Physical and chemical properties of the fibers have obvious impact on the characteristics of the nonwoven products and their use performance. It is always worth it to be able to predict and quantify these relationships when selecting appropriate fiber raw materials and designing new products. There is much useful science behind this, which has been generated by specialists focused on specific areas of web-forming technologies. Sometimes however, it is helpful to tap into the existing knowledge in other areas. For example, some principles of fiber physics which are well known and commonly used in traditional paper-making may be of value to nonwovens structures produced via different forming techniques. For instance, one of basic equations in paper science and technology is Page formula (Fig. 4) describing the effect of individual fiber and fiber-to-fiber bond characteristics on the mechanical properties of paper. This equation is probably not well known among the nonwoven experts but may prove useful for example in the case of latex-bonded airlaids.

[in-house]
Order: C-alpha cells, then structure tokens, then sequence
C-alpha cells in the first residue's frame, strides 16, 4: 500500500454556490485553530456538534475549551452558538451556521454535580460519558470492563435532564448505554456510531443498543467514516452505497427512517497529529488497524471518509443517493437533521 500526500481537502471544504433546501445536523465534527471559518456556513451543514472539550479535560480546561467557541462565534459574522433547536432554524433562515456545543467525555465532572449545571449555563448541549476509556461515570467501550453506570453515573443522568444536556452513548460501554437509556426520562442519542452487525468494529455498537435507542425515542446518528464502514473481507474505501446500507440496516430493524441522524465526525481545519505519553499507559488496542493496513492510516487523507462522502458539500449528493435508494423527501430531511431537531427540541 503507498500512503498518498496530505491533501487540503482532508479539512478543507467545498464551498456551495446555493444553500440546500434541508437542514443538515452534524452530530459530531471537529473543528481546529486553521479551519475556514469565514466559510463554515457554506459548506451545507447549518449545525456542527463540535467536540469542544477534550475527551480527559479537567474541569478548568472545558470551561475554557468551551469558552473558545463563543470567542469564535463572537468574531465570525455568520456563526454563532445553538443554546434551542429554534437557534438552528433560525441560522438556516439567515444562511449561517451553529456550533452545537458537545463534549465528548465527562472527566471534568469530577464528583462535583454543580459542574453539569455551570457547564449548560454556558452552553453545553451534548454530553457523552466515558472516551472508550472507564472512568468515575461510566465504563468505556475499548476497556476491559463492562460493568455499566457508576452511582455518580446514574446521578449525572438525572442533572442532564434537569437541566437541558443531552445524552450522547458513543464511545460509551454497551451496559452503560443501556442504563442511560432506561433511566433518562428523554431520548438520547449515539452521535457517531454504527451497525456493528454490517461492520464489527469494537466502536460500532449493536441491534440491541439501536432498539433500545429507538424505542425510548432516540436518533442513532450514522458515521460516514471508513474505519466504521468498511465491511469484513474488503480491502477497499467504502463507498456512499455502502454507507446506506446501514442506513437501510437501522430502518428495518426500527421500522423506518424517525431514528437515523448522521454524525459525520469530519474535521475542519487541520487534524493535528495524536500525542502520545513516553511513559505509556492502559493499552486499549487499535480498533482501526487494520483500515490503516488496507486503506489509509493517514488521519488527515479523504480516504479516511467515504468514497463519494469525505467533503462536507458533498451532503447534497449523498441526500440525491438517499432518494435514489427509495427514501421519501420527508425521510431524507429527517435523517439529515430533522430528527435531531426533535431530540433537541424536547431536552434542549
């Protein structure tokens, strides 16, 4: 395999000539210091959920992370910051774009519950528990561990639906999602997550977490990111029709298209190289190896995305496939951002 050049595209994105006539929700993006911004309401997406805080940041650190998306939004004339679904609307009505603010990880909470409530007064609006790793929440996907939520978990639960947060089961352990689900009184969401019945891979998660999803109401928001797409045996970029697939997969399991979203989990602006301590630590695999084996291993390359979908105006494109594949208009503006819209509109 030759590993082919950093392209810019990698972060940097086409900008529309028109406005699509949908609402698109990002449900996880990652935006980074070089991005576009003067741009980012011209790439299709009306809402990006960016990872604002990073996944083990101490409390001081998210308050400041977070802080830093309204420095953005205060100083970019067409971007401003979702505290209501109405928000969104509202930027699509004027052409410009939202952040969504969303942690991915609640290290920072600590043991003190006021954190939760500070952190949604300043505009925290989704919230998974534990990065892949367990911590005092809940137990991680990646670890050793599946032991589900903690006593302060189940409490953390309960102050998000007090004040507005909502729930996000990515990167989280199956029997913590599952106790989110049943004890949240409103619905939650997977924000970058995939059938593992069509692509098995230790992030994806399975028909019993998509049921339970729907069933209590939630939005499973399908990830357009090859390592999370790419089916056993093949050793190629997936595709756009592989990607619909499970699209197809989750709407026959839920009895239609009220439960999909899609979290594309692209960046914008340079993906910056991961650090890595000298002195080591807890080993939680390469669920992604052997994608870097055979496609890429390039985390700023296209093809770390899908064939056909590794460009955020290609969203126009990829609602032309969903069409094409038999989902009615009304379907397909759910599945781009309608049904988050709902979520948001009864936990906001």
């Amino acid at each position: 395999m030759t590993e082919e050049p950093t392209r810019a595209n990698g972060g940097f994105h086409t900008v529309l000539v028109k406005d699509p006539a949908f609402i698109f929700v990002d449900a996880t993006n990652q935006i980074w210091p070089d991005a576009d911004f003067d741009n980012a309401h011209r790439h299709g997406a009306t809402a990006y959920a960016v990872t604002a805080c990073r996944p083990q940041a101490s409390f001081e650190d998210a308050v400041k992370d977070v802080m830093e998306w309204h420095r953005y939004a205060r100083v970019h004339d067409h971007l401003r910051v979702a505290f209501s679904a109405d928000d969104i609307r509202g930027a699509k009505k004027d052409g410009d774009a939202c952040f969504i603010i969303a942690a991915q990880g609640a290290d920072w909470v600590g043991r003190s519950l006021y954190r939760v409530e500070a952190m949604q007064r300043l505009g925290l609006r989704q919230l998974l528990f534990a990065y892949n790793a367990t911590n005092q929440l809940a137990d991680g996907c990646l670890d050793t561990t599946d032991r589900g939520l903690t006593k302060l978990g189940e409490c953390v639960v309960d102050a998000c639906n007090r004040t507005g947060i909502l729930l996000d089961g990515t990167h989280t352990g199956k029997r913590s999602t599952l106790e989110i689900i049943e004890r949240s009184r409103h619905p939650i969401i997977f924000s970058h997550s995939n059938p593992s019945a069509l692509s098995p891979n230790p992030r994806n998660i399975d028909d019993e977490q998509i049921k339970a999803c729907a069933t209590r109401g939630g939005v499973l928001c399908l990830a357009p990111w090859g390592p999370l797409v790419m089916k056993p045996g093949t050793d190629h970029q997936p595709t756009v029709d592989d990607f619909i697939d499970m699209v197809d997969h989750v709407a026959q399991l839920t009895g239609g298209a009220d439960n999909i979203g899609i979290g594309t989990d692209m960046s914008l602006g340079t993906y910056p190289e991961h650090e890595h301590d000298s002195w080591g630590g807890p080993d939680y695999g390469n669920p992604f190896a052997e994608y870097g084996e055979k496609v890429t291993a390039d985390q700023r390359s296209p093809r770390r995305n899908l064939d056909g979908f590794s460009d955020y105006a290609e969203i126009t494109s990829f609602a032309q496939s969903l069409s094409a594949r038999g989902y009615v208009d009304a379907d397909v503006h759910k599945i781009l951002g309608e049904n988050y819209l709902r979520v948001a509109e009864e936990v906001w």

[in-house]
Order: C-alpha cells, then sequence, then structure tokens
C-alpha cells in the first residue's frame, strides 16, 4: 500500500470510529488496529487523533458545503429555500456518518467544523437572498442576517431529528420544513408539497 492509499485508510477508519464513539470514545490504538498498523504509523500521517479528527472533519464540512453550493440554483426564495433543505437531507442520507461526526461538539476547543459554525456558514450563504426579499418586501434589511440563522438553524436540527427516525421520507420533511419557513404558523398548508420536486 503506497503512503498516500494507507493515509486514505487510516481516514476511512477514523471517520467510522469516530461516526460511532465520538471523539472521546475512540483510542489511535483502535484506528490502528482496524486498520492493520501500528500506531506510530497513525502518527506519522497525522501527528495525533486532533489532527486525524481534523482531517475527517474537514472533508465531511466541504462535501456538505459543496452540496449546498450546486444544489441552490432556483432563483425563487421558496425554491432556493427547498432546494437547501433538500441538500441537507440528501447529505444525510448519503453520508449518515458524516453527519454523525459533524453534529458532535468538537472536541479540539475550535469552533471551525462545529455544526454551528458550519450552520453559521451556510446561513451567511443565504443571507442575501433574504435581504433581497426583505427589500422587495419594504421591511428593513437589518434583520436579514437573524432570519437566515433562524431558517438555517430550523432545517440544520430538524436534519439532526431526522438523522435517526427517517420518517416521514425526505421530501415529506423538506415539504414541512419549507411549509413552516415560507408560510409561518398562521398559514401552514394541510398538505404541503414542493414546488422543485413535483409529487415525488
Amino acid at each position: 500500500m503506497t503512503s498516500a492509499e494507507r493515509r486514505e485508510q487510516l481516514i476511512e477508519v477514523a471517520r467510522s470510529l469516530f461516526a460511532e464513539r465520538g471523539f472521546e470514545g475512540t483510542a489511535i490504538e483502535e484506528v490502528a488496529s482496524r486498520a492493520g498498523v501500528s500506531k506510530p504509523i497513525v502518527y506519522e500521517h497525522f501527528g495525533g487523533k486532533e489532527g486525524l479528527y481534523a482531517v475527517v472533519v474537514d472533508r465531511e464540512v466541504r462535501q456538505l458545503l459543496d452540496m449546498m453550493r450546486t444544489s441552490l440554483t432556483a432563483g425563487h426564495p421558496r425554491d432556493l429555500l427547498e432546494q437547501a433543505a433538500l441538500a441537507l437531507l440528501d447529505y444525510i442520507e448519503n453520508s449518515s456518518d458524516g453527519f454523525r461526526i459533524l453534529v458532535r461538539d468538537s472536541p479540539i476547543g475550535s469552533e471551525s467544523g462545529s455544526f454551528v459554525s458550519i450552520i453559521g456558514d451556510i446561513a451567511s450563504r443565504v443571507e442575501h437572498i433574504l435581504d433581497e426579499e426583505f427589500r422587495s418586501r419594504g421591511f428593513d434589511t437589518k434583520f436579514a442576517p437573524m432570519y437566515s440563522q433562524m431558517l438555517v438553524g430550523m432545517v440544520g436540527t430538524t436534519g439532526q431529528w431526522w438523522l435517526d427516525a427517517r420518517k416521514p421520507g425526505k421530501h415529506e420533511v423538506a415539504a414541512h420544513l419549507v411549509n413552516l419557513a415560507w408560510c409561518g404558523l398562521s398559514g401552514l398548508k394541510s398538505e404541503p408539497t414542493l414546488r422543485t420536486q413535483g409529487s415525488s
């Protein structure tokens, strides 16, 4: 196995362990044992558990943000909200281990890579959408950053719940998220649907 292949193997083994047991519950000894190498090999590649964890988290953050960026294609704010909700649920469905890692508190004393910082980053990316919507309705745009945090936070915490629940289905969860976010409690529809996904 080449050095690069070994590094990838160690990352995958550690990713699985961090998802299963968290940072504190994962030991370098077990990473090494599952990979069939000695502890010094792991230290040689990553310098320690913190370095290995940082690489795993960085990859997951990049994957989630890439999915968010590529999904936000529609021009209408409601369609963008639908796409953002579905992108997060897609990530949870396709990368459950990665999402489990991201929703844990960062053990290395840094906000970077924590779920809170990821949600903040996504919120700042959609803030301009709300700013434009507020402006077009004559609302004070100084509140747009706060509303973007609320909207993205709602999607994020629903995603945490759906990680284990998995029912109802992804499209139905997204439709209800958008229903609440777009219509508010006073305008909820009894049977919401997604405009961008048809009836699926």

Fig. 4. Page equation for predicting tensile strength of paper (T) – can be used for some nonwovens.
The science of porous materials such as rocks and soil has been applied in various ways to an ostensibly remote area of fiber networks in order to quantify their pore size, porosity and permeability characteristics. This generated new knowledge proved to be of great importance for predicting the dynamics of fluid flow and fluid placement in absorbent materials in personal hygiene applications. In turn, this led to developing often simple mathematical equations helpful in assessing the effect of fiber geometry on the porous structure of loose or bonded fiber webs (Fig. 5).
Fig. 5. Fiber geometry – impact on porous characteristics of fiber network.